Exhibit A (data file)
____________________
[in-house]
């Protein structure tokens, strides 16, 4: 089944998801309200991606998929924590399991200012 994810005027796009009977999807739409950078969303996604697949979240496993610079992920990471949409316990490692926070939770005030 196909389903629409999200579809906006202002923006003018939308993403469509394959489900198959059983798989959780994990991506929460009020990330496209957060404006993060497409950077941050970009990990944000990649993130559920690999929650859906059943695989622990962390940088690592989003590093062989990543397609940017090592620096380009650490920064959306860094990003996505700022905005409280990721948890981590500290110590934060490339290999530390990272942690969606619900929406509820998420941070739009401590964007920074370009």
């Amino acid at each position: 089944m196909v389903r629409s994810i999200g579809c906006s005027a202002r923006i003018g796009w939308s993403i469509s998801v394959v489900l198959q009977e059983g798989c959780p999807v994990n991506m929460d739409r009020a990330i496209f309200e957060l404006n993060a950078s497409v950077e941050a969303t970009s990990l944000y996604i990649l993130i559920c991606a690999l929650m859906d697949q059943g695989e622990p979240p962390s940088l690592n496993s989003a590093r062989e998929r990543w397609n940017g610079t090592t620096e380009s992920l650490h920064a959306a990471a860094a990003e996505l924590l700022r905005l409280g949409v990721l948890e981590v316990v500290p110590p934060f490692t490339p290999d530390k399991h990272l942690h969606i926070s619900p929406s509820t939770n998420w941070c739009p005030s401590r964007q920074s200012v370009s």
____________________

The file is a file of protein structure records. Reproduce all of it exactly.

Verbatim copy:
[in-house]
């Protein structure tokens, strides 16, 4: 089944998801309200991606998929924590399991200012 994810005027796009009977999807739409950078969303996604697949979240496993610079992920990471949409316990490692926070939770005030 196909389903629409999200579809906006202002923006003018939308993403469509394959489900198959059983798989959780994990991506929460009020990330496209957060404006993060497409950077941050970009990990944000990649993130559920690999929650859906059943695989622990962390940088690592989003590093062989990543397609940017090592620096380009650490920064959306860094990003996505700022905005409280990721948890981590500290110590934060490339290999530390990272942690969606619900929406509820998420941070739009401590964007920074370009």
């Amino acid at each position: 089944m196909v389903r629409s994810i999200g579809c906006s005027a202002r923006i003018g796009w939308s993403i469509s998801v394959v489900l198959q009977e059983g798989c959780p999807v994990n991506m929460d739409r009020a990330i496209f309200e957060l404006n993060a950078s497409v950077e941050a969303t970009s990990l944000y996604i990649l993130i559920c991606a690999l929650m859906d697949q059943g695989e622990p979240p962390s940088l690592n496993s989003a590093r062989e998929r990543w397609n940017g610079t090592t620096e380009s992920l650490h920064a959306a990471a860094a990003e996505l924590l700022r905005l409280g949409v990721l948890e981590v316990v500290p110590p934060f490692t490339p290999d530390k399991h990272l942690h969606i926070s619900p929406s509820t939770n998420w941070c739009p005030s401590r964007q920074s200012v370009s």